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To save the parents money, this diabetic teens reduce their insulin

Secondary school came out with the idea: a third would reduce insulin.

Dillon, who has type 1 diabetes, is supposed to keep the blood sugar level between 130 and 150. After he started to deliver insulin, his levels jumped to 300.

He knew he was dangerously tall and he thought in his mind he could go into a diabetic coma. "I did not want to think properly, but my parents work hard to give me what I need, and I want to give them more financial burdens," Dillon said, now 18 years old.

From 2012 to 2016, insulin costs for people with type 1 diabetes almost doubled, from $ 2,864 per year to $ 5,705, according to a study this month from the Institute for Health Care, a nonprofit research institute.

The cost of Dillon's insulin was much higher. He was insured last year thanks to his father's work at a steel mill in Utah. When Dillon began distributing his insulin, the mill was just switching to a high-deductible insurance plan, which meant that his parents would have to pay $ 5,000 from his own pocket before the insurance began.

As part of this new insurance, Hooleys had to pay $ 800 a month for Dillon's insulin instead of $ 60 a month that they paid for their old plan.

Dillon's father, Jason Hooley, was busy with his family's financial troubles and worked, not to notice that a 400-pound steel beam hit his middle finger. He lost half his finger and managed to work only slightly in the mill. With his lessons, he cut $ 300 a week less.

That's when Dillon secretly began to reduce his insulin. His parents found out that he had come to the doctor's office and the doctor was shocked by his high blood sugar.

Dillon's father then switched his job twice to get better health insurance. Now the family pays $ 160 a month for insulin, which is better than $ 800 a month, but it's still a financial need for a family of five. Dillon returned to taking full doses of insulin under the watchful eye of his mother.

Mindie Hooley yells when she thinks her son helped her parents.

"He's such a ruthless person," she said. "My heart has just broken because you want to do everything to protect it, but protect us."

Promises from legislators

Some people with diabetes did not survive the rising cost of insulin.

In 2017, 22-year-old Antavia Worsham of Cincinatti died when she could not afford her insulin.

Her mother, Antroinette Worsham, testified on Capitol Hill on Tuesday for the Committee on Supervision and Reform. The Senate Committee also held a hearing on raising drug prices.

"This is unacceptable and I am going to get to the end of insulin price growth," said Charles Grassley, chairman of the Senate Finance Committee.

Trump's drug price ad contains a huge gap, researchers say

The pharmaceutical industry says that patients with insurance such as Hooleys would not have to pay the full price because insulins give insurers profound discounts. "These savings are often not shared with patients whose spending on pockets continues to increase," said Holly Campell, spokesperson for pharmaceutical research and manufacturers in America.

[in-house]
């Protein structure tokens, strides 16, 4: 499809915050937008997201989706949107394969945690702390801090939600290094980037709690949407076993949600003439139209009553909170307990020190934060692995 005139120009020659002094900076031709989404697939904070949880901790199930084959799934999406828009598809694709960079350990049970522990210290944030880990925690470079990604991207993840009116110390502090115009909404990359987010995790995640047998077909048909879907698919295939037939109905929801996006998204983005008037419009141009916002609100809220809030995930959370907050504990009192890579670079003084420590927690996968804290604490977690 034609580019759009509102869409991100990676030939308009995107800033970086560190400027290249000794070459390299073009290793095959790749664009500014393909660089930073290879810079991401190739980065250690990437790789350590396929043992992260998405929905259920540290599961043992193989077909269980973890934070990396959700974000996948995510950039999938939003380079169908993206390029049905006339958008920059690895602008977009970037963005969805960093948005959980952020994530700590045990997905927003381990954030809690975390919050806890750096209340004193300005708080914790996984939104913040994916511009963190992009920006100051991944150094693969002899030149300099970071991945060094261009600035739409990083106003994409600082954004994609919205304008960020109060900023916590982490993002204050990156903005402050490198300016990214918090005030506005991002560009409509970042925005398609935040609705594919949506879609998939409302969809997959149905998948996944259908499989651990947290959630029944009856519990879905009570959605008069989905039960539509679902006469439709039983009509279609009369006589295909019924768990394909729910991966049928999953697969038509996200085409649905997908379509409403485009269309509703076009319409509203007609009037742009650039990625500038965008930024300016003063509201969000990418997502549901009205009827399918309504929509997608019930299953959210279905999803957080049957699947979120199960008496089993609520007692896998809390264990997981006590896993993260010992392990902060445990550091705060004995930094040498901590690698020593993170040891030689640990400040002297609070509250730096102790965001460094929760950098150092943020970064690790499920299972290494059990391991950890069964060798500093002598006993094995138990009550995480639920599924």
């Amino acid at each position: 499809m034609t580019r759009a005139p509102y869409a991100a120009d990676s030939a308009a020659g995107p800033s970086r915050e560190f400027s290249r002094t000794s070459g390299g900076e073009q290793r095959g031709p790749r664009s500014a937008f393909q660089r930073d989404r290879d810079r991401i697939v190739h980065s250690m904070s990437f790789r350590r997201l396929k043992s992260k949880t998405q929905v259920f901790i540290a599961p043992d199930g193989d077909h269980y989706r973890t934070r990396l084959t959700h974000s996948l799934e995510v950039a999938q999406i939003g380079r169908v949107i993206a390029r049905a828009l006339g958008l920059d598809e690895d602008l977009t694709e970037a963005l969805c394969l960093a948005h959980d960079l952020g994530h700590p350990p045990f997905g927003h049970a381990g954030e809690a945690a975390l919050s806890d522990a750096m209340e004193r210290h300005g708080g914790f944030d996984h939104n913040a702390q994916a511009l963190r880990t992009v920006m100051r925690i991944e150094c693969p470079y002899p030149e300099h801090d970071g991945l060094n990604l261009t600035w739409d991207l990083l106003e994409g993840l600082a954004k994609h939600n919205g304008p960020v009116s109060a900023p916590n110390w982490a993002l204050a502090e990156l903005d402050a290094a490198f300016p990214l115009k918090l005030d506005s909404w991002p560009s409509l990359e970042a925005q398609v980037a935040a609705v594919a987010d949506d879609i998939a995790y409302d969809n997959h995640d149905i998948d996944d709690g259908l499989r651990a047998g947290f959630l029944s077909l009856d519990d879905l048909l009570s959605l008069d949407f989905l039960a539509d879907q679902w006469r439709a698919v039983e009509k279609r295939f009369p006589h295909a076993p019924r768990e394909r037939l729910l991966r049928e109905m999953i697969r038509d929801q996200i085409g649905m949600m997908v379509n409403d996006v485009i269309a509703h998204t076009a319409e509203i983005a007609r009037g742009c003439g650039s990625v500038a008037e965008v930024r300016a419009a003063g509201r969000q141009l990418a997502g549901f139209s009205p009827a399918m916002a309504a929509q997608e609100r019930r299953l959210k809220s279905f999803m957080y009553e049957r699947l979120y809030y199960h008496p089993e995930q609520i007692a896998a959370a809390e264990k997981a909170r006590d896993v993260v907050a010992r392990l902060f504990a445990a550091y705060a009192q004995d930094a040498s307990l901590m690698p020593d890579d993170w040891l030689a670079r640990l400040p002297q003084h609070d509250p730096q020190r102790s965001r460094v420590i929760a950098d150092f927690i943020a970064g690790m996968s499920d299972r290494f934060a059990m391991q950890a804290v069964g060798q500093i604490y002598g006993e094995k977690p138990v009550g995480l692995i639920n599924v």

But the insurer's spokeswoman said it was not true. "Savings from rebates go directly to customers," said Cathryn Donaldson, a spokesman for US health insurance companies.

In December 2016, senator Bernie Sanders of Vermont and a representative of Elijah Cummings of Maryland asked the Department of Justice and the Federal Trade Commission to find out whether insulin manufacturers agreed on drug prices.

In October, the Prosecutor General's office in Minnesota filed a lawsuit against insulin producers about unlawful pricing practices. A law passed by patients with diabetes in Massachusetts, which blames the price-fixing insulin manufacturer, is being discussed at a federal court.

Dillon's future

While drugs and insurers show their fingers, Hooleys are still struggling to pay $ 160 a month for Dillon's insulin along with other supplies like test strips.

Paying insulin made it impossible for Dillon's parents to save enough energy to buy him a glucose monitor that gives an alarm if his blood sugar gets too low while sleeping.

They know he needs one. Last month, his mother looked at him as he slept and saw that he did not look right. She woke him up and gave him some honey, but he was so confused with low blood sugar that he smelled honey all over his body instead of eating it.

The nurse brought him emergency room, where she was stabilized and released.

After graduating from high school last May, Dillon wanted to go to school to become a nurse or respiratory therapist. Instead, he got a job at a factory where his father works to help pay for his insulin and save himself at school.

He looks at his two and a half months of insulin dosing and knows he made the wrong choice – but it was the choice that was brought out of love.

"My parents are doing so for me, and it's so hard to watch them financially," he said. "I felt helpless that I could not contribute."

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